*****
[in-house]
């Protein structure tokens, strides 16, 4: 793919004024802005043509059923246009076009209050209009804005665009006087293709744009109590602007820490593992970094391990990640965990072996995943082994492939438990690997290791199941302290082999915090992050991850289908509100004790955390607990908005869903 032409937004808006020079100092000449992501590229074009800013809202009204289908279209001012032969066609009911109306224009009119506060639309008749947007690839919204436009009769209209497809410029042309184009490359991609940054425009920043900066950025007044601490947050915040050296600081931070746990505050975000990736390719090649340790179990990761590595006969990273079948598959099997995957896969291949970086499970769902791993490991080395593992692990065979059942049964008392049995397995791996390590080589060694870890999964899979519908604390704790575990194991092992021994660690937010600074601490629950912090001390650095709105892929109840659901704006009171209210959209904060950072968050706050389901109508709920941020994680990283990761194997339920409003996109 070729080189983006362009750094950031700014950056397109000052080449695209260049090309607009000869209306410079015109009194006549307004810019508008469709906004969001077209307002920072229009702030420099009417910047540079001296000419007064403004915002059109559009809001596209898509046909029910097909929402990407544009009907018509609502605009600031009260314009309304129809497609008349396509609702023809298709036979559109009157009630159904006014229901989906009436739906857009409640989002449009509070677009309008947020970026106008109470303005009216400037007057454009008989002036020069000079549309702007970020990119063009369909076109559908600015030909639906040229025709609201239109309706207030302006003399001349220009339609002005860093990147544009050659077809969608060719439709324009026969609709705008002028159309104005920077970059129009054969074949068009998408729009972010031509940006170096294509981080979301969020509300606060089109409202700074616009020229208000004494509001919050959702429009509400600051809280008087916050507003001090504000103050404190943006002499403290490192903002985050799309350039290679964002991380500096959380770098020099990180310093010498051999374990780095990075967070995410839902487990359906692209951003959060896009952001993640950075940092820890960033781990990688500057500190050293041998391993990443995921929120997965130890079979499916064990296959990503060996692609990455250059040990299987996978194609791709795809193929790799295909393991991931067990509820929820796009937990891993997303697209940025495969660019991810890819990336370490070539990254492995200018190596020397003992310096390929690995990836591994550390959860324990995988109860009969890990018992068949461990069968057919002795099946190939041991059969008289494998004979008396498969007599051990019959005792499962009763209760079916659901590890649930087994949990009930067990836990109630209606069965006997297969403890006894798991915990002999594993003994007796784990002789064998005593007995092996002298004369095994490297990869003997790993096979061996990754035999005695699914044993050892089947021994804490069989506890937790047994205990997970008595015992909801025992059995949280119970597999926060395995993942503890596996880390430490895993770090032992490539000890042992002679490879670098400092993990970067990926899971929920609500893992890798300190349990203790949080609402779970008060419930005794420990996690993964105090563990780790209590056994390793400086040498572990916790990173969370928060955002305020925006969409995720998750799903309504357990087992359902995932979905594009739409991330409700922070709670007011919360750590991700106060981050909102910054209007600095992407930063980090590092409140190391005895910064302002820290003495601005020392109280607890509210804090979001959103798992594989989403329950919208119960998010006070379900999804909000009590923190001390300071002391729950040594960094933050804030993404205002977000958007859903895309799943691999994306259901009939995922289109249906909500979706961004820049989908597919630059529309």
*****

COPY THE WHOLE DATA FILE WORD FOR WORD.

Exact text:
[in-house]
């Protein structure tokens, strides 16, 4: 793919004024802005043509059923246009076009209050209009804005665009006087293709744009109590602007820490593992970094391990990640965990072996995943082994492939438990690997290791199941302290082999915090992050991850289908509100004790955390607990908005869903 032409937004808006020079100092000449992501590229074009800013809202009204289908279209001012032969066609009911109306224009009119506060639309008749947007690839919204436009009769209209497809410029042309184009490359991609940054425009920043900066950025007044601490947050915040050296600081931070746990505050975000990736390719090649340790179990990761590595006969990273079948598959099997995957896969291949970086499970769902791993490991080395593992692990065979059942049964008392049995397995791996390590080589060694870890999964899979519908604390704790575990194991092992021994660690937010600074601490629950912090001390650095709105892929109840659901704006009171209210959209904060950072968050706050389901109508709920941020994680990283990761194997339920409003996109 070729080189983006362009750094950031700014950056397109000052080449695209260049090309607009000869209306410079015109009194006549307004810019508008469709906004969001077209307002920072229009702030420099009417910047540079001296000419007064403004915002059109559009809001596209898509046909029910097909929402990407544009009907018509609502605009600031009260314009309304129809497609008349396509609702023809298709036979559109009157009630159904006014229901989906009436739906857009409640989002449009509070677009309008947020970026106008109470303005009216400037007057454009008989002036020069000079549309702007970020990119063009369909076109559908600015030909639906040229025709609201239109309706207030302006003399001349220009339609002005860093990147544009050659077809969608060719439709324009026969609709705008002028159309104005920077970059129009054969074949068009998408729009972010031509940006170096294509981080979301969020509300606060089109409202700074616009020229208000004494509001919050959702429009509400600051809280008087916050507003001090504000103050404190943006002499403290490192903002985050799309350039290679964002991380500096959380770098020099990180310093010498051999374990780095990075967070995410839902487990359906692209951003959060896009952001993640950075940092820890960033781990990688500057500190050293041998391993990443995921929120997965130890079979499916064990296959990503060996692609990455250059040990299987996978194609791709795809193929790799295909393991991931067990509820929820796009937990891993997303697209940025495969660019991810890819990336370490070539990254492995200018190596020397003992310096390929690995990836591994550390959860324990995988109860009969890990018992068949461990069968057919002795099946190939041991059969008289494998004979008396498969007599051990019959005792499962009763209760079916659901590890649930087994949990009930067990836990109630209606069965006997297969403890006894798991915990002999594993003994007796784990002789064998005593007995092996002298004369095994490297990869003997790993096979061996990754035999005695699914044993050892089947021994804490069989506890937790047994205990997970008595015992909801025992059995949280119970597999926060395995993942503890596996880390430490895993770090032992490539000890042992002679490879670098400092993990970067990926899971929920609500893992890798300190349990203790949080609402779970008060419930005794420990996690993964105090563990780790209590056994390793400086040498572990916790990173969370928060955002305020925006969409995720998750799903309504357990087992359902995932979905594009739409991330409700922070709670007011919360750590991700106060981050909102910054209007600095992407930063980090590092409140190391005895910064302002820290003495601005020392109280607890509210804090979001959103798992594989989403329950919208119960998010006070379900999804909000009590923190001390300071002391729950040594960094933050804030993404205002977000958007859903895309799943691999994306259901009939995922289109249906909500979706961004820049989908597919630059529309």